For those living in developed countries, sanitary pads represent ordinary items. It almost feels like they’ve been in our handbags or toiletry cupboard forever. Now, imagine that you are an African girl who can’t afford sanitary pads. What would you use instead?
Sadly, millions of young girls from many African countries are forced to reach out for leaves, newspaper, and even sand to protect themselves from having a very unpleasant experience. In this part of the world, sanitary pads are considered to be a luxury, one that can surprisingly keep many girls away from education.
In a bid to change that the One School At A Time (OSAAT) organization, which believes that poverty and crime can only be defeated through education, joined forces with branding and communications agency Joe Public United and reached out to South Africa’s leading feminine hygiene product producer, Always, kindly asking it for help.
The Procter & Gamble-owned company set up an educational program, “Always Keeping Girls in School,” through which it provides adolescents from disadvantaged background with free sanitary pads, information about puberty and menstruation, and holds talks that are meant to keep young girls in school. Unfortunately, the Itirele-Zenzele High School wasn’t on Always’ list. That, until OSAAT addressed its bold challenge.
To draw attention to harsh reality the girls from Johannesburg-based school have to endure every month, the agency used Always’ very own packaging design, then visually adjusted the packs’ aspect, and sent them to the brand via a direct mailer.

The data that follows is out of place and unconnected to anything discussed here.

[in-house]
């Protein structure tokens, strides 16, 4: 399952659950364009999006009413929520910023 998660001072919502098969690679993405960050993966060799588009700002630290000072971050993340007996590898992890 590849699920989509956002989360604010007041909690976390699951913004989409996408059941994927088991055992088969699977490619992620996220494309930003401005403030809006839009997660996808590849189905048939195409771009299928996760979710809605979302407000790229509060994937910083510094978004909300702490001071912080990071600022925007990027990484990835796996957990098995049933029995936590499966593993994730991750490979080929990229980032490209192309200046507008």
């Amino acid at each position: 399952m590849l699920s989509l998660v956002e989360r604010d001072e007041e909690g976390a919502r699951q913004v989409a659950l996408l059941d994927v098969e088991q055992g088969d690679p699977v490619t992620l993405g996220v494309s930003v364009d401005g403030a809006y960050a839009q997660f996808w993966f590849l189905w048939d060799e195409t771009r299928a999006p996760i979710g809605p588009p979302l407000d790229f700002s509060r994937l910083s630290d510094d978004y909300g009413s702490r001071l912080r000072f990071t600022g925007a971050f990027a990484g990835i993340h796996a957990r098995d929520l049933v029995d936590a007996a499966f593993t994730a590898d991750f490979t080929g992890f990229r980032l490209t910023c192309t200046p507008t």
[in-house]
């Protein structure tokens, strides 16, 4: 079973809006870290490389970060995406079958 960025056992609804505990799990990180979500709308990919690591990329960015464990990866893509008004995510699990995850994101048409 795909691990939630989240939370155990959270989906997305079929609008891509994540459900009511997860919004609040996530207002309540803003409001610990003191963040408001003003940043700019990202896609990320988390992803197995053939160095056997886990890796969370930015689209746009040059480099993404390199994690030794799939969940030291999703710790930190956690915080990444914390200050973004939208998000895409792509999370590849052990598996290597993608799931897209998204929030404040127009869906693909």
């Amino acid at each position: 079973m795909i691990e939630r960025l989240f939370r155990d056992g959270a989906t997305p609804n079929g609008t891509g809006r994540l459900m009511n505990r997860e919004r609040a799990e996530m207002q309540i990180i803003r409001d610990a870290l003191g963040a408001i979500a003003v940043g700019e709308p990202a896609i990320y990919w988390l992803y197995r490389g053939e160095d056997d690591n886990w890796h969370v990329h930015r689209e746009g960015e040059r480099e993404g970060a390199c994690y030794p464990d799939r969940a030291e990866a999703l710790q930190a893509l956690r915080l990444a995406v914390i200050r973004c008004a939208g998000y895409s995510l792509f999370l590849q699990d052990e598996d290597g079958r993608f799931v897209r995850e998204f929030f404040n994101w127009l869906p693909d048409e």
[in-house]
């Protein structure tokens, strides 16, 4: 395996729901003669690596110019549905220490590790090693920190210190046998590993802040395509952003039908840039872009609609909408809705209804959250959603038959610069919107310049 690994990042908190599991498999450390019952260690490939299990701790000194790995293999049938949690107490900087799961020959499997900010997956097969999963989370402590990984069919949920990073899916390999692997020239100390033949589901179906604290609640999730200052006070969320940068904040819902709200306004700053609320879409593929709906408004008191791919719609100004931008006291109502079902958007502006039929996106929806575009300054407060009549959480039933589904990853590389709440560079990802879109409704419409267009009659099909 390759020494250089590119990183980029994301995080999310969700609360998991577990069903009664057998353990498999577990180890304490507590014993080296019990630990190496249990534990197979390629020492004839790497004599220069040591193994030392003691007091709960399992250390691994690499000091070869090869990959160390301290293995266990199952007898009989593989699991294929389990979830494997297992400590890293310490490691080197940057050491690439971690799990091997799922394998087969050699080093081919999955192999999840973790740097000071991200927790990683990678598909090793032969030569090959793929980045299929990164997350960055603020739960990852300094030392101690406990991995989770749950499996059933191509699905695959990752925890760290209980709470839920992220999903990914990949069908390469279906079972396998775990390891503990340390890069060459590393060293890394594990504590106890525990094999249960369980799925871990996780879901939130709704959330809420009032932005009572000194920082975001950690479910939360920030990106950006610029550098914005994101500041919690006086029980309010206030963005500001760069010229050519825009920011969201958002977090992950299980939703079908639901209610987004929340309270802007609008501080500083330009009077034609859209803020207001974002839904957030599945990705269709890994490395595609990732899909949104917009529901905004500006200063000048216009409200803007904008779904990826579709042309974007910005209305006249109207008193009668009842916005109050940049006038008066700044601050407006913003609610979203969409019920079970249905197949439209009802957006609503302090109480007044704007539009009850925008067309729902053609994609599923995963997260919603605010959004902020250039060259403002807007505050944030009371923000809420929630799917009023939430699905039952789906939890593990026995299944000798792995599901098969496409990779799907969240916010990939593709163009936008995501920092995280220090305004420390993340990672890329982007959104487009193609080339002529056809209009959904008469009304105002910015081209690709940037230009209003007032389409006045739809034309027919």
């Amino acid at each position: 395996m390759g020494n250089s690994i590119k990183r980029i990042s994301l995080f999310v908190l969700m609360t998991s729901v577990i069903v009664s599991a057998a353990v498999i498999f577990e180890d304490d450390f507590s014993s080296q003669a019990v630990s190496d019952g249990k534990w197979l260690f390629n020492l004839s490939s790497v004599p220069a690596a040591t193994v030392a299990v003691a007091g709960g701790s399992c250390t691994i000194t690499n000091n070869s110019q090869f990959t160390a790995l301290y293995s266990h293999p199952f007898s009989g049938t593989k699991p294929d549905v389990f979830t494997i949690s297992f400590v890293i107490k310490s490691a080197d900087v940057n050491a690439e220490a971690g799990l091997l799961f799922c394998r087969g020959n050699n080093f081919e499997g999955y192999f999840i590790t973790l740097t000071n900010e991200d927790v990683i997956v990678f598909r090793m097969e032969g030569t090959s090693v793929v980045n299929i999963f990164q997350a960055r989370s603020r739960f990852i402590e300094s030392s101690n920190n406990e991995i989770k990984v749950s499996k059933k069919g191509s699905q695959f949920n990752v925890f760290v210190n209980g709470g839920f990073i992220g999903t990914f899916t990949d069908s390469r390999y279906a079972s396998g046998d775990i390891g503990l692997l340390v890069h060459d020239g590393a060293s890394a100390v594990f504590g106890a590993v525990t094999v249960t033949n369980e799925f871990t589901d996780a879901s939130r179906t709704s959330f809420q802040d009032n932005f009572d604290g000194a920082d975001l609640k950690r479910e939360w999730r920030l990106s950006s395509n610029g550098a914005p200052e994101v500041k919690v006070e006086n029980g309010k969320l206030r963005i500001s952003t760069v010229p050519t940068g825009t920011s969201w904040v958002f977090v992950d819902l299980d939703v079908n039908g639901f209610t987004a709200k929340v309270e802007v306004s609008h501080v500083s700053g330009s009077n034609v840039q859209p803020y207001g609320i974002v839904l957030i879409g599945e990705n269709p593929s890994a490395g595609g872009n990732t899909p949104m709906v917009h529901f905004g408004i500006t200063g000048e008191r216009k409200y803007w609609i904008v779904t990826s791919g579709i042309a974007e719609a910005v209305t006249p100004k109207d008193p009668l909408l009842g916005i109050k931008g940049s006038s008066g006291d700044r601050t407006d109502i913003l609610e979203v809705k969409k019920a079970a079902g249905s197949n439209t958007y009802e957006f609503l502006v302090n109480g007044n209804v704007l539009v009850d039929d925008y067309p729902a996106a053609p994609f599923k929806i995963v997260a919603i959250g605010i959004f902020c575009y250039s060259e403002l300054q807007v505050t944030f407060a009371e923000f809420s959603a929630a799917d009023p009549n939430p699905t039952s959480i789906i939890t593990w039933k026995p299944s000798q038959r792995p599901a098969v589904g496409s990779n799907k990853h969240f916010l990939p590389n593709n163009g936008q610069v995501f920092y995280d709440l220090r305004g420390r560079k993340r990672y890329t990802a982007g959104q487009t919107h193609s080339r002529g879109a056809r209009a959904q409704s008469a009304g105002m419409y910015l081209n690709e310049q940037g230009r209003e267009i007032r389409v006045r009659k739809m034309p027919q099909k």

The “Never Unsanitary Pads” landed on Always’ desks, only that, unlike the hygiene products offered by the brand, they are not as hygienic as one would have thought. At a first glance, one can say that the overall look created by the creative agency is completely the same as the one we already know. But it’s not!
To complete the packaging design of the not-so-hygienic substitutes, the agency borrowed the aesthetic lines used by Always and updated them accordingly, as to reflect the harsh reality teenage girls from South Africa have to go through.
The visuals stayed the same, but the wording was slightly changed to highlight the unsanitary, unhygienic, and unabsorbent nature of the unusual pads. The “Never” brand is born and, just like Always, it offers different types of pads only that, instead of offering 100% leakage protection, the unsanitary pads offer up to 0.01, 0.02, and 0.03% protection. Not to mention that they can cause some serious health issues.
To further dramatize the use of these poor alternatives, the creative agency didn’t leave the packs empty. The team took the initiative to a whole new level. Instead of delivering normal pads, each box contained a different sanitary pad substitute such as leaves, newspaper, or sand.
The results of the campaign were impressive: Always kindly embraced this initiative and brought its program to the school. In addition to this, the company said that Itirele-Zenzele High School would be added to the list of educational institutions the program annually visits.
But more impressive than Always’ response are the teenagers’ reactions — girls and boys alike. “Girls shouldn’t be embarrassed about who they are or what happens to their body. They should come to school whenever,” says a girl while another boy believes that “girls being on period doesn’t make them less human. We are all the same.” Now, with the help of Always and OSAAT, teenager girls can come to school always.
Client: One School At A Time (OSAAT)
Agency: Joe Public United